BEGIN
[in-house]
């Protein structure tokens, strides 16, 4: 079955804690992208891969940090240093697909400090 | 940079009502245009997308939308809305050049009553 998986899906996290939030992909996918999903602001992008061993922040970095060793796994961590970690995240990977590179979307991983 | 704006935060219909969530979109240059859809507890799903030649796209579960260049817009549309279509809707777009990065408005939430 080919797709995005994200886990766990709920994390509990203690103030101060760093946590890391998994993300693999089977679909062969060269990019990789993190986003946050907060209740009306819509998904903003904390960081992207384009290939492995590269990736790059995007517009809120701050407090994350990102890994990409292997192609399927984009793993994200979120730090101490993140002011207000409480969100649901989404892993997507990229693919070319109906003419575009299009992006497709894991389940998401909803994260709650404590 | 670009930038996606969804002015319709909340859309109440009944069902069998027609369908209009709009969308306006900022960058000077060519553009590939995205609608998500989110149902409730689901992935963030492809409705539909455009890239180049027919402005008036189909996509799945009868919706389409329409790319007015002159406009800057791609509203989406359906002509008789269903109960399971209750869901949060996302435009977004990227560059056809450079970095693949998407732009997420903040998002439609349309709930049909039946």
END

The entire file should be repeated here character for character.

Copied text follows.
[in-house]
């Protein structure tokens, strides 16, 4: 079955804690992208891969940090240093697909400090 | 940079009502245009997308939308809305050049009553 998986899906996290939030992909996918999903602001992008061993922040970095060793796994961590970690995240990977590179979307991983 | 704006935060219909969530979109240059859809507890799903030649796209579960260049817009549309279509809707777009990065408005939430 080919797709995005994200886990766990709920994390509990203690103030101060760093946590890391998994993300693999089977679909062969060269990019990789993190986003946050907060209740009306819509998904903003904390960081992207384009290939492995590269990736790059995007517009809120701050407090994350990102890994990409292997192609399927984009793993994200979120730090101490993140002011207000409480969100649901989404892993997507990229693919070319109906003419575009299009992006497709894991389940998401909803994260709650404590 | 670009930038996606969804002015319709909340859309109440009944069902069998027609369908209009709009969308306006900022960058000077060519553009590939995205609608998500989110149902409730689901992935963030492809409705539909455009890239180049027919402005008036189909996509799945009868919706389409329409790319007015002159406009800057791609509203989406359906002509008789269903109960399971209750869901949060996302435009977004990227560059056809450079970095693949998407732009997420903040998002439609349309709930049909039946």